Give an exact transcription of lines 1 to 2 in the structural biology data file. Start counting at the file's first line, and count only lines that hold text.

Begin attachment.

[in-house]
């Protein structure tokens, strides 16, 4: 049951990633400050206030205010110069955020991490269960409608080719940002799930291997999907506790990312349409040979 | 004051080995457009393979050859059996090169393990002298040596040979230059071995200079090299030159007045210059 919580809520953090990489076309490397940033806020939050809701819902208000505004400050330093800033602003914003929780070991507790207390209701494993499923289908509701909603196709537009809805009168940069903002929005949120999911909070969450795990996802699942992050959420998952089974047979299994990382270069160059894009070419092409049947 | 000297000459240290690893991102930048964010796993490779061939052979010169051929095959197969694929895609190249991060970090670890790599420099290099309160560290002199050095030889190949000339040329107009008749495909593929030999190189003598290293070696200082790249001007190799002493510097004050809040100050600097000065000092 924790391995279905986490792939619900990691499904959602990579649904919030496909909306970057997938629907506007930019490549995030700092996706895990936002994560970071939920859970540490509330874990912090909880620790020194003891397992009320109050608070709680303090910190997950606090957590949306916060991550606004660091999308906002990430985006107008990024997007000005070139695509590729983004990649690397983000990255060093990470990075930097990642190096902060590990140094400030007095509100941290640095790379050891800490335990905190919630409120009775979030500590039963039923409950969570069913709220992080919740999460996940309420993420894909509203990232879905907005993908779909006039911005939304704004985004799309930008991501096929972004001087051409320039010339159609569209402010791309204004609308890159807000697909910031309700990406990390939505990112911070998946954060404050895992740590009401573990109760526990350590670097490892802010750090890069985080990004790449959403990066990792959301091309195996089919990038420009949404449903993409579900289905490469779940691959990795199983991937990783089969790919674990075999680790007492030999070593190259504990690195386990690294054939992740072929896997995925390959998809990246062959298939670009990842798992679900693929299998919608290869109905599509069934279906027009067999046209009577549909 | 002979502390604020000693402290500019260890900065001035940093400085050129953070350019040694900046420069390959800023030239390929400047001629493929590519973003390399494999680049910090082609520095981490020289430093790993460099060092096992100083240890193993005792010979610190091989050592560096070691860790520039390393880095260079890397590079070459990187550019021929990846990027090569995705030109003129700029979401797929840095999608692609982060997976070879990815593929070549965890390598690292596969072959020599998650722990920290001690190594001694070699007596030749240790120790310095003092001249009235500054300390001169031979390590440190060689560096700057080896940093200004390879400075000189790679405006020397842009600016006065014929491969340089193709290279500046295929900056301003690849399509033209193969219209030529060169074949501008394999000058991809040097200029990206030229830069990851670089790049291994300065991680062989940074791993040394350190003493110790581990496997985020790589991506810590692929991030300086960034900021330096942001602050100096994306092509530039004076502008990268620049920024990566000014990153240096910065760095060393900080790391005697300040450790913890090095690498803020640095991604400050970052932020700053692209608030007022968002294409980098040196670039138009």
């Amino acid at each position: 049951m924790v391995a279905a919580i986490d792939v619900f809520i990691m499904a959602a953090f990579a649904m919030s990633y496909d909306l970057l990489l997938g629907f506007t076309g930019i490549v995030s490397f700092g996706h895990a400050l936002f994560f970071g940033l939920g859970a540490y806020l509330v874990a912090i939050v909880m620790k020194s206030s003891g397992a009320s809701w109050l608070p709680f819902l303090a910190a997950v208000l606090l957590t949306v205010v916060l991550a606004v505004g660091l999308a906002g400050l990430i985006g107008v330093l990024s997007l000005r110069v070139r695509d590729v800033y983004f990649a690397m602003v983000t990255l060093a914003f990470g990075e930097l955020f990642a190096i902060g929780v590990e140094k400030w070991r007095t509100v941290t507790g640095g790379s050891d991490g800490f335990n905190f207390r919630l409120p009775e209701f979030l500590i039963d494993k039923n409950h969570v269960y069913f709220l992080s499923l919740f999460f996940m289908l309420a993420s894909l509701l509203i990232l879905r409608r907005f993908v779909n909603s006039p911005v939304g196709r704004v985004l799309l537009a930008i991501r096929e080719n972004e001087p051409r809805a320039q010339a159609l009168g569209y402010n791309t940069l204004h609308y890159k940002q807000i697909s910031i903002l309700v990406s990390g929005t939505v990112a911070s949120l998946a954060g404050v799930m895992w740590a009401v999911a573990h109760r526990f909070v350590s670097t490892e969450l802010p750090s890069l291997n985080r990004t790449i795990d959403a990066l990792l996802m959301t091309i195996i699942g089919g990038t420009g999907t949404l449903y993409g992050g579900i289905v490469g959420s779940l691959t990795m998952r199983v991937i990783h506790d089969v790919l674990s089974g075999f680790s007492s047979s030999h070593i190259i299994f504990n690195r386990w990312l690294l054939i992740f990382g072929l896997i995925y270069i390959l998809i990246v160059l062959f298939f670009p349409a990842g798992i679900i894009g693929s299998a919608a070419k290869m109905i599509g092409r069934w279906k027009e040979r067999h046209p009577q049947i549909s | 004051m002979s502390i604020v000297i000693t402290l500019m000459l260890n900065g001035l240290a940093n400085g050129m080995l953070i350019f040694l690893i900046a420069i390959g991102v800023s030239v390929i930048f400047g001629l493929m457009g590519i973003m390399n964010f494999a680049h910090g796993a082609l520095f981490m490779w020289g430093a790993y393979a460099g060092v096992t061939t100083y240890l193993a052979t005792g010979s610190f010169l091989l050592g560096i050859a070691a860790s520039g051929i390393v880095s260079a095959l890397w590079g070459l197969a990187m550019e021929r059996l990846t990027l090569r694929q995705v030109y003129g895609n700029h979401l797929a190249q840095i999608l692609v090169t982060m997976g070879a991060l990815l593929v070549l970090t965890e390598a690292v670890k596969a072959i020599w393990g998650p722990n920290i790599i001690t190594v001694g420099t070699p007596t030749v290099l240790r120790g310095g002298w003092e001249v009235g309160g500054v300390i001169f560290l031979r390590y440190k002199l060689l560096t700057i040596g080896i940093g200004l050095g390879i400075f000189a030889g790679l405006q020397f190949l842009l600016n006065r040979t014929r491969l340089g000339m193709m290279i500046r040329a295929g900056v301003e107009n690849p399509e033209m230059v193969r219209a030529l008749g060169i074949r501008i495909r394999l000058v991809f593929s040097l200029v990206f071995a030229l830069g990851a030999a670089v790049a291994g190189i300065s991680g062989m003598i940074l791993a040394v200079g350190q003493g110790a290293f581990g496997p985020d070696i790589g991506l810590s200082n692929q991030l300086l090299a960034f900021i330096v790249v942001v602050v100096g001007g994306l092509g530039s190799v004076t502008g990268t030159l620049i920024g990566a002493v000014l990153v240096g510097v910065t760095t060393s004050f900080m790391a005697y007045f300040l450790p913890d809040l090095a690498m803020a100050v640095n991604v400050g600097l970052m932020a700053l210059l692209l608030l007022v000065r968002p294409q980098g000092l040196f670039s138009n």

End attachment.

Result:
[in-house]
């Protein structure tokens, strides 16, 4: 049951990633400050206030205010110069955020991490269960409608080719940002799930291997999907506790990312349409040979 | 004051080995457009393979050859059996090169393990002298040596040979230059071995200079090299030159007045210059 919580809520953090990489076309490397940033806020939050809701819902208000505004400050330093800033602003914003929780070991507790207390209701494993499923289908509701909603196709537009809805009168940069903002929005949120999911909070969450795990996802699942992050959420998952089974047979299994990382270069160059894009070419092409049947 | 000297000459240290690893991102930048964010796993490779061939052979010169051929095959197969694929895609190249991060970090670890790599420099290099309160560290002199050095030889190949000339040329107009008749495909593929030999190189003598290293070696200082790249001007190799002493510097004050809040100050600097000065000092 924790391995279905986490792939619900990691499904959602990579649904919030496909909306970057997938629907506007930019490549995030700092996706895990936002994560970071939920859970540490509330874990912090909880620790020194003891397992009320109050608070709680303090910190997950606090957590949306916060991550606004660091999308906002990430985006107008990024997007000005070139695509590729983004990649690397983000990255060093990470990075930097990642190096902060590990140094400030007095509100941290640095790379050891800490335990905190919630409120009775979030500590039963039923409950969570069913709220992080919740999460996940309420993420894909509203990232879905907005993908779909006039911005939304704004985004799309930008991501096929972004001087051409320039010339159609569209402010791309204004609308890159807000697909910031309700990406990390939505990112911070998946954060404050895992740590009401573990109760526990350590670097490892802010750090890069985080990004790449959403990066990792959301091309195996089919990038420009949404449903993409579900289905490469779940691959990795199983991937990783089969790919674990075999680790007492030999070593190259504990690195386990690294054939992740072929896997995925390959998809990246062959298939670009990842798992679900693929299998919608290869109905599509069934279906027009067999046209009577549909 | 002979502390604020000693402290500019260890900065001035940093400085050129953070350019040694900046420069390959800023030239390929400047001629493929590519973003390399494999680049910090082609520095981490020289430093790993460099060092096992100083240890193993005792010979610190091989050592560096070691860790520039390393880095260079890397590079070459990187550019021929990846990027090569995705030109003129700029979401797929840095999608692609982060997976070879990815593929070549965890390598690292596969072959020599998650722990920290001690190594001694070699007596030749240790120790310095003092001249009235500054300390001169031979390590440190060689560096700057080896940093200004390879400075000189790679405006020397842009600016006065014929491969340089193709290279500046295929900056301003690849399509033209193969219209030529060169074949501008394999000058991809040097200029990206030229830069990851670089790049291994300065991680062989940074791993040394350190003493110790581990496997985020790589991506810590692929991030300086960034900021330096942001602050100096994306092509530039004076502008990268620049920024990566000014990153240096910065760095060393900080790391005697300040450790913890090095690498803020640095991604400050970052932020700053692209608030007022968002294409980098040196670039138009």